On a sunny Saturday morning in J&J’s field, Emily Lewis can barely keep up with the demand people have for her vintage chenille Crazy Cakes. That’s what she calls her innovative invention – large stuffed cakes fashioned from discarded, yet eye catching, scraps of vintage chenille, feed sack fabrics and distressed cottons. The plush pastries take on a look all their own with other vintage embellishments. She sells them at a shop in South Yarmouth, Mass., online at www.crazycakes.biz and at the Brimfield Antiques Show where they sell like nowhere else.
“They are made from vintage throws or fabrics. Women love them,” said Lewis of her creations. “They fly out of here. It’s a fun thing to have around.”
The Cape Cod, Mass., dealer sells larger cakes for $24 while her cupcake pincushions sell for around $14. Lewis’ booth was nestled in back of J&J’s Field, surrounded by antique furniture, primitives and unusual folk art. Her location paid off. The May Brimfield ended up being her second-most profitable show in seven years.
A self-described indie designer with a compulsive sewing disorder, she produces dozens of cakes for each show. Dealers selling objects like Lewis’ – new ideas incorporating old or vintage objects – were in greater supply during the show, May 7-14 in Brimfield, Mass.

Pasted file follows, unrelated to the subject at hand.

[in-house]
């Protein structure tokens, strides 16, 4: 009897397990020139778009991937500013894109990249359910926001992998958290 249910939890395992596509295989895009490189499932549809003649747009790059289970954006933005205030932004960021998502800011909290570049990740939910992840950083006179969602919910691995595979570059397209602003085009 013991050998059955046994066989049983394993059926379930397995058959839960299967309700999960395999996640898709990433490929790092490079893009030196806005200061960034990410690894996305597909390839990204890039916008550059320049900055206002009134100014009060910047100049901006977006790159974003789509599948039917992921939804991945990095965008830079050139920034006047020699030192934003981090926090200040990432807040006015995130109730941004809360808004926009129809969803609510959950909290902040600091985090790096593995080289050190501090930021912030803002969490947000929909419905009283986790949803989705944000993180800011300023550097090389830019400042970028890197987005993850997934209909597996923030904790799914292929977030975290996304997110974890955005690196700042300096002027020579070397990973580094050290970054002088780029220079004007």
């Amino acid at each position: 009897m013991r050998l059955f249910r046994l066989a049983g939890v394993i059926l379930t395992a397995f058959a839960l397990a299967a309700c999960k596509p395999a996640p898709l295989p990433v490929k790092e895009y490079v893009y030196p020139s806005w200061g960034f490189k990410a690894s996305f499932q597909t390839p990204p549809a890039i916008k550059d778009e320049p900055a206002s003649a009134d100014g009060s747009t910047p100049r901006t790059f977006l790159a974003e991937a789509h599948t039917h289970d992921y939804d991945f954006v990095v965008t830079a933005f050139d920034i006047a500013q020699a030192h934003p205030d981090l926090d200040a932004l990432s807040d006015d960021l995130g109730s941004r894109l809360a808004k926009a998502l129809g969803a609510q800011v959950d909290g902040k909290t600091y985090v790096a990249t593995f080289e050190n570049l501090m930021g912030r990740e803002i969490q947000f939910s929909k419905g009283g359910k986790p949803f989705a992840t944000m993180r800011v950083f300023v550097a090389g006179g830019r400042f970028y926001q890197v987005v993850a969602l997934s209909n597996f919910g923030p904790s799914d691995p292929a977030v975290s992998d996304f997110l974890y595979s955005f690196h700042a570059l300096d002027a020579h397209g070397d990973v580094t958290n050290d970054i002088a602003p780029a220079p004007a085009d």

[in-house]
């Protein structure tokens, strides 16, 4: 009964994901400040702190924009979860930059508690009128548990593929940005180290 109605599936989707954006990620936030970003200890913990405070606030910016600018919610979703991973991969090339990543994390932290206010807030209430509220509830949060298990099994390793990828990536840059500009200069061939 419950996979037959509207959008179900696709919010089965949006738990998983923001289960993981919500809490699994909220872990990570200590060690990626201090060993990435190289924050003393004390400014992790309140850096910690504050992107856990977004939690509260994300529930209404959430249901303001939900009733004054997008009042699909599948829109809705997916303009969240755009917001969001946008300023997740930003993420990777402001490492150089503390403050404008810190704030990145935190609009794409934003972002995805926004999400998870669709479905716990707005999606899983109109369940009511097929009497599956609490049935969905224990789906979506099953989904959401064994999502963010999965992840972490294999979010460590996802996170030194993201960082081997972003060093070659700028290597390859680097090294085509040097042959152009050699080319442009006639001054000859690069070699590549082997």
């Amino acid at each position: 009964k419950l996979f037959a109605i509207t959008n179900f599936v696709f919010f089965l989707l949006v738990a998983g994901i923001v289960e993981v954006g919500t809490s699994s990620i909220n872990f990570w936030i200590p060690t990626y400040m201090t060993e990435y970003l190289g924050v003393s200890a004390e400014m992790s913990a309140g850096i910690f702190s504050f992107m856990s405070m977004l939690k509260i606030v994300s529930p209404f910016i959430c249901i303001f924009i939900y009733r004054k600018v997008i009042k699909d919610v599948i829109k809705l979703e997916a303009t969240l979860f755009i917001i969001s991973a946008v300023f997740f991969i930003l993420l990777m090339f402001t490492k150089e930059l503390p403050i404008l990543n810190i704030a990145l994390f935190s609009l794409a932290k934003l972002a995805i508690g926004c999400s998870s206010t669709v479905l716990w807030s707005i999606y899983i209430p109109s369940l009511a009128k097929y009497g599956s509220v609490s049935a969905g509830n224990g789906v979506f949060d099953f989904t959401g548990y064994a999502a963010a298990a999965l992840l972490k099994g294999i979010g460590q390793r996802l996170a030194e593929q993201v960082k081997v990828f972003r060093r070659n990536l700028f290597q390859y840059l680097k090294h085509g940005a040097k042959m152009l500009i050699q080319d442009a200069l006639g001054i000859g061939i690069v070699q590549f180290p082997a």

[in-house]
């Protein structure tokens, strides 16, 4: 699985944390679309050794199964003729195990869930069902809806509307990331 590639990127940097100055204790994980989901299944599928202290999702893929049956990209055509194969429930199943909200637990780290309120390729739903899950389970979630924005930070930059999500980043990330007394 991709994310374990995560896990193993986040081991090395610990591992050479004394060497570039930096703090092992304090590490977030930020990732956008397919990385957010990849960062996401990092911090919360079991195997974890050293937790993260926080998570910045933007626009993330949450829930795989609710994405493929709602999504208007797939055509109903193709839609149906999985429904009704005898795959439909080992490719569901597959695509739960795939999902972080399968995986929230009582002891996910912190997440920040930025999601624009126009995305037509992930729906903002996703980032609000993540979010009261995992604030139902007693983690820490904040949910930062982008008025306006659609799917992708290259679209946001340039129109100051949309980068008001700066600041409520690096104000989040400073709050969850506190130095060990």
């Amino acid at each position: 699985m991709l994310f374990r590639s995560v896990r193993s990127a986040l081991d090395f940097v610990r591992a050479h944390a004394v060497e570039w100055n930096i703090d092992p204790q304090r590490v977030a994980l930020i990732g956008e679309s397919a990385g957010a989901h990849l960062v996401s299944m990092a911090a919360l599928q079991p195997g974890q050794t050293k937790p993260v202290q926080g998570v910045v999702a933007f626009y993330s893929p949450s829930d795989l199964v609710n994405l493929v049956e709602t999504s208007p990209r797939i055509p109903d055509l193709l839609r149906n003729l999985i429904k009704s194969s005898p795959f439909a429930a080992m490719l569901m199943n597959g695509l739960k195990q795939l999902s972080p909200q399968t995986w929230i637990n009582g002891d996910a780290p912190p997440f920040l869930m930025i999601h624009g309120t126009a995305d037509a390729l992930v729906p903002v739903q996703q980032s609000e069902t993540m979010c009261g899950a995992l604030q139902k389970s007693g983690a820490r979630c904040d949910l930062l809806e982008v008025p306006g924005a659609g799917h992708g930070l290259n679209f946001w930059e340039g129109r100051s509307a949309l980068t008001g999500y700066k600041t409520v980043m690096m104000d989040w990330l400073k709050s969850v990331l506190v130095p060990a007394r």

Dealers said that despite changes in the antiques trade, Brimfield is still home to some of the best shopping on the East Coast. Dealers selling vintage or “retro” items saw sales skyrocket as collectors and decorators turn their heads to more affordable, unique and graphically pleasing items.
The clear weather (it only rained for a few hours for Friday’s opening of J&J’s Field) boosted sales and morale for shoppers and sellers alike. The rain didn’t affect the crowds, and many dealers claimed their best sales during the three-hour downpour.
Stephen Zussman, a major East Coast postcard and ephemera dealer, secured a rare spot on Route 20 and saw strong sales all week. Route 20 serves as the main corridor that runs through throngs of dealers. For years, Zussman used to follow the openings and closings of various shows during the week in typical Brimfield tradition. After so many years of the rigorous schedule, a spot good for a week on the strip was too enticing to pass up. This season he was selling a unique set of postcards featuring the history of the Roman Empire. Unusual items like this are always Zussman’s best sellers, he said. “The most unusual objects are also the most sought after at Brimfield,” he said.
That wasn’t always the case at Brimfield, said veteran dealer Todd Hamel. He started selling at Brimfield in 1960, when auctioneer Gordon Reid founded the first and original antiques show at J&J’s Field. Reid sold space to about 70 dealers in his farm field along a stretch of Route 20 for about $8 a spot. More than 40 years later, J&J boasts more than 600 dealers and booth rent costs a few hundred bucks. The original show sparked the creation of 20 more shows that are all held three times a year in May, July and September on the same one-mile stretch. Shows with names such as New England Motel, Sturtevant’s, Shelton Antiques Show, Quaker Acres and Crystal Brook all start in the morning and last for at least a full day if not all five days of the show. Brimfield regularly sees more than 2,000 dealers and tens of thousands of customers.